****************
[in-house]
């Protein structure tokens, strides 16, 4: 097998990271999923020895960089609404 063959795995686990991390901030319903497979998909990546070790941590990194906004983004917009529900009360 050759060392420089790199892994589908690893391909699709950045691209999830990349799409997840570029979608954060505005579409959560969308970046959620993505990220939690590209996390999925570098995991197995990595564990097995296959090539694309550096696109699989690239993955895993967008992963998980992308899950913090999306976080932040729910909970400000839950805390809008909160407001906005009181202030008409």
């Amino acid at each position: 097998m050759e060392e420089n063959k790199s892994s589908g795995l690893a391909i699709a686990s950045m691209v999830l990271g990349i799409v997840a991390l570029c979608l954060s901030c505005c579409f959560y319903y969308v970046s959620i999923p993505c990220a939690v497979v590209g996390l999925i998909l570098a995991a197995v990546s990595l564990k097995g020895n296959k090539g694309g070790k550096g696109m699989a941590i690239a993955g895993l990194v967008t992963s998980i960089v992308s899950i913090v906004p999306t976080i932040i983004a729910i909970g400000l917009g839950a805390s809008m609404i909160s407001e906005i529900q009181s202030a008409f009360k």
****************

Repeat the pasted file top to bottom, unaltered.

[in-house]
């Protein structure tokens, strides 16, 4: 097998990271999923020895960089609404 063959795995686990991390901030319903497979998909990546070790941590990194906004983004917009529900009360 050759060392420089790199892994589908690893391909699709950045691209999830990349799409997840570029979608954060505005579409959560969308970046959620993505990220939690590209996390999925570098995991197995990595564990097995296959090539694309550096696109699989690239993955895993967008992963998980992308899950913090999306976080932040729910909970400000839950805390809008909160407001906005009181202030008409």
């Amino acid at each position: 097998m050759e060392e420089n063959k790199s892994s589908g795995l690893a391909i699709a686990s950045m691209v999830l990271g990349i799409v997840a991390l570029c979608l954060s901030c505005c579409f959560y319903y969308v970046s959620i999923p993505c990220a939690v497979v590209g996390l999925i998909l570098a995991a197995v990546s990595l564990k097995g020895n296959k090539g694309g070790k550096g696109m699989a941590i690239a993955g895993l990194v967008t992963s998980i960089v992308s899950i913090v906004p999306t976080i932040i983004a729910i909970g400000l917009g839950a805390s809008m609404i909160s407001e906005i529900q009181s202030a008409f009360k």